More popularity, availability of these medications may be reason, study suggests
TUESDAY, Dec. 9 (HealthDay News) -- Deaths from overdoses of prescription drugs, primarily pain relievers, appear to be on the rise throughout the United States, new research suggests.
West Virginia, in particular, has seen a large increase in such unintentional deaths, say government researchers, who have uncovered patterns of "doctor shopping" for drugs and overdosing on medications not used as prescribed.
"We found that two-thirds of these deaths involved prescription drugs that had not been prescribed to the individuals who died," said the lead researcher, Dr. Aron J. Hall, an epidemic intelligence service officer for the U.S. Centers for Disease Control and Prevention.
In addition, one in five had "doctor shopped," looking for physicians to prescribe pain medications, particularly opioids like methadone, hydrocodone and oxycodone, Hall said.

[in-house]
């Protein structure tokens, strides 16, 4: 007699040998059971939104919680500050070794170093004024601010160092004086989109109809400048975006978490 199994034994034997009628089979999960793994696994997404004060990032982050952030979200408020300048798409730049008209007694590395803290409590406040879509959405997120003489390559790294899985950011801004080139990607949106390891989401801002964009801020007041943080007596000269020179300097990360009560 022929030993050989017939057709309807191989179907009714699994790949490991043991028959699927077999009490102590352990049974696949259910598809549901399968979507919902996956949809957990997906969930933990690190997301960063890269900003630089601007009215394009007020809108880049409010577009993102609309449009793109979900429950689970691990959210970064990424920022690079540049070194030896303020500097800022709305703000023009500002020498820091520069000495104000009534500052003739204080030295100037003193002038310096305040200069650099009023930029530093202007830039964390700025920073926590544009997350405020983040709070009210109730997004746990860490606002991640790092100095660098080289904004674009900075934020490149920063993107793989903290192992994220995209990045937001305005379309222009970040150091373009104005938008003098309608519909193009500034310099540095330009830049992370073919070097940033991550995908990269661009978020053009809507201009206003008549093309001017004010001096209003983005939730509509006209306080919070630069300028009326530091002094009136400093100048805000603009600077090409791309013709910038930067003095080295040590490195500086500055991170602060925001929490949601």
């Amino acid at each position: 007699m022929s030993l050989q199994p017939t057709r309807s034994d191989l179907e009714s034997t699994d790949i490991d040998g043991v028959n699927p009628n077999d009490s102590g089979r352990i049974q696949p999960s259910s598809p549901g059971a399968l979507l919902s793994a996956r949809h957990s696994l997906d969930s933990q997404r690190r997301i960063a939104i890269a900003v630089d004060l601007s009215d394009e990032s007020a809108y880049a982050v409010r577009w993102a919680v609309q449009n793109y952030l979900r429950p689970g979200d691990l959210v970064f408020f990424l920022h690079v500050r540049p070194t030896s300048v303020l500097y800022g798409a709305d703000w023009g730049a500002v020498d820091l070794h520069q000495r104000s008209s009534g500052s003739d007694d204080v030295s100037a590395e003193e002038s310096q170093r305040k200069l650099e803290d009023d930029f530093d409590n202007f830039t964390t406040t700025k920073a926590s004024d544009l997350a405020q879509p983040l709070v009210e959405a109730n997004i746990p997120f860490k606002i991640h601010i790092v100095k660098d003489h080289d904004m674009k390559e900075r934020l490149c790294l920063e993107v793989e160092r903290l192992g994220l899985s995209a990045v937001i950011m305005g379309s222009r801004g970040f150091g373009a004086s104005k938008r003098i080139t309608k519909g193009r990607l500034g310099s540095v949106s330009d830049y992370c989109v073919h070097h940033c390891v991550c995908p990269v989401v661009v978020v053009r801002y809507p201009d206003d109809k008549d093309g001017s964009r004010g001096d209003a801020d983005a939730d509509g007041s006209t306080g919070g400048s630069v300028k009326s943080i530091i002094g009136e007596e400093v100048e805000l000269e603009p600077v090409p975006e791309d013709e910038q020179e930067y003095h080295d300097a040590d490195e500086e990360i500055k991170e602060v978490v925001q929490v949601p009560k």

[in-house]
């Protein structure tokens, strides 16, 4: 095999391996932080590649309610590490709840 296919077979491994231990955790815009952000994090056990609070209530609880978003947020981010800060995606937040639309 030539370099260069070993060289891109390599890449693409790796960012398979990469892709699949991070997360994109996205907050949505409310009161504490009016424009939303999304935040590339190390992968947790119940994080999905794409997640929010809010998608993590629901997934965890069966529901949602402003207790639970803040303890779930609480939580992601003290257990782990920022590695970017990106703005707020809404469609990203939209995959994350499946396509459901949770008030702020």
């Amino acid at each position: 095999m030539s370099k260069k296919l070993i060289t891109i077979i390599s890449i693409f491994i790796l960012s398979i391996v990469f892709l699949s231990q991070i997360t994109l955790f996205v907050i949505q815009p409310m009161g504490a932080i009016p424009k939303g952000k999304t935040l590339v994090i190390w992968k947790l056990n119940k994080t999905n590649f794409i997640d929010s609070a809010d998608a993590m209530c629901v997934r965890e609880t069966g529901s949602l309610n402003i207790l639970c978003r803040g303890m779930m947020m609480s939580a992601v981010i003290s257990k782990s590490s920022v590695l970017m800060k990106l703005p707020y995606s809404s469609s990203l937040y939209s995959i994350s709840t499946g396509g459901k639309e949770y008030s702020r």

"This epidemic of prescription drug overdose involves a substantial amount of substance abuse, and it affects not just West Virginia, but particularly rural areas of the country," Hall said. "It's been a problem throughout the country. Our study focused on West Virginia as the tip of the iceberg."
Hall's group thinks that doctors and pharmacists have a critical role in preventing the misuse of these drugs. "It is essential that they counsel patients not only about the risk of overdose to themselves, but about the risks to those with whom they might share their drugs," he said.
In addition, Hall advises doctors to use prescription monitoring programs, which can tell them if patients are getting drugs from other doctors.
The report is published in the Dec. 10 issue of the Journal of the American Medical Association.
For the study, Hall's team looked at deaths from unintentional overdoses in West Virginia in 2006. From 1999 to 2004, deaths
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